Given these considerations, we request the following responses by May 13, 2020:
- We request that daily updates on the number of individuals being tested from all public and private lab infrastructure, including a breakdown between antibody testing and active coronavirus testing.
- Congressional legislation has repeatedly allocated funding for surveillance and testing to the CDC, can you please indicate state and insular area allocations for funding and what that money is being used for and in what amounts?
- How many diagnostic tests have you identified are needed daily to consider COVID-19 managed? When do you expect we will be without the need for CDC guidelines for who can be tested?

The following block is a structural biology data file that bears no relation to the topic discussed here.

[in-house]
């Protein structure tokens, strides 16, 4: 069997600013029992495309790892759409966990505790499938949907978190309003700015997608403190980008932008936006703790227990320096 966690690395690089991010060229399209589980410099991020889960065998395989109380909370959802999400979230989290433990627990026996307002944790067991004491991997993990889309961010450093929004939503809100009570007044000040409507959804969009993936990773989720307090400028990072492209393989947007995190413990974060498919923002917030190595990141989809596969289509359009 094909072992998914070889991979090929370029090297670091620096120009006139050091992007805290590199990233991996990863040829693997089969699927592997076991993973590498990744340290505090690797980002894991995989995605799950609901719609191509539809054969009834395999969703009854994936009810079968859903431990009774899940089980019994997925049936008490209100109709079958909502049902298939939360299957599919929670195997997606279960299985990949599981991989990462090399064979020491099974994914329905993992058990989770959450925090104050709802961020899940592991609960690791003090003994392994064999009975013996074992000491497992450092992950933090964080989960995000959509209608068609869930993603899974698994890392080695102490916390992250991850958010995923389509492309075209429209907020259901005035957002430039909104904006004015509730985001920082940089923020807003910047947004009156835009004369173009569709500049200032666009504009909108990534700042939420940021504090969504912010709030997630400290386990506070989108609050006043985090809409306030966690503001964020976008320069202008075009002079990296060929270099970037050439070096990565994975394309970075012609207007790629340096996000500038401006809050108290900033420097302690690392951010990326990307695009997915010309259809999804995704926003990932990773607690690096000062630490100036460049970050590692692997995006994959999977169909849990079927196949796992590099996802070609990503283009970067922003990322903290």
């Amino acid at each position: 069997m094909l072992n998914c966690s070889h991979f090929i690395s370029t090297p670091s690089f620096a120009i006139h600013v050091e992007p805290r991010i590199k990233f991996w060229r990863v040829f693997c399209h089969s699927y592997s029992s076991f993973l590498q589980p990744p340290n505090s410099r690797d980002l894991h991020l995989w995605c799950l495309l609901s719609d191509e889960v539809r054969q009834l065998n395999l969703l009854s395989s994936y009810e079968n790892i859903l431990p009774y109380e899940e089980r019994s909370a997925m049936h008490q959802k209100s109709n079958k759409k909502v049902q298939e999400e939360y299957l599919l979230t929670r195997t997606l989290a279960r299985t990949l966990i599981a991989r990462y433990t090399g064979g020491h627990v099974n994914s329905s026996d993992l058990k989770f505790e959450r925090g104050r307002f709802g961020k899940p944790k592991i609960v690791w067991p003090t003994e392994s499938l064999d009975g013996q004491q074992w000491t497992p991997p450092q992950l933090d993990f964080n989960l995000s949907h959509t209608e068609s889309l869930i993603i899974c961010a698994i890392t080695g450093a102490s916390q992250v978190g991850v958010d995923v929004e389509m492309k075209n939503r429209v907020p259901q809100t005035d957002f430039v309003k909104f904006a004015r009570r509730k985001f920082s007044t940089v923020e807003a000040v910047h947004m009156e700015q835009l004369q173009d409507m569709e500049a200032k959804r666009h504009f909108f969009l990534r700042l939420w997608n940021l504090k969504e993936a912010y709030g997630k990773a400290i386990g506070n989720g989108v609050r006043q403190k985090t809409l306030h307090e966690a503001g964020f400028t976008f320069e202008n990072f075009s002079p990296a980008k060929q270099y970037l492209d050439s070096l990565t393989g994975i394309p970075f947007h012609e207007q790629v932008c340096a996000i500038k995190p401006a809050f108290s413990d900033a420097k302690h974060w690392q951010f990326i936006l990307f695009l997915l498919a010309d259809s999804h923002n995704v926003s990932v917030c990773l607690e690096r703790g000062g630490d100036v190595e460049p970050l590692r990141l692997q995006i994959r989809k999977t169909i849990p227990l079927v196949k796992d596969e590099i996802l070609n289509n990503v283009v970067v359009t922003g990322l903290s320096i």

- Do you have a system for people diagnosed but not tested or those who self-identify for COVID-19 so they can be updated on antibody testing? What information are you providing to the public on antibody tests, specifically those that the FDA waived quality assurance on?
- Do you have a national surveillance strategy? How do you plan to conduct surveillance? Is there a plan to focus on certain populations that are disproportionately impacted like those in elder care facilities?
- What information and reporting standards are being developed to more effectively collect data?
- What is being done to incentivize domestic manufacturing of testing supplies? How is Congress being updated on this information and how frequently can we expect to be updated?
- What is being done to address the supply chain issues that inhibit increased testing capacity?
- What guidance is being given to hospitals to share with COVID-19 diagnosed, but not tested patients? Or for providers to share with those who are caring for COVID-19 discharge patients?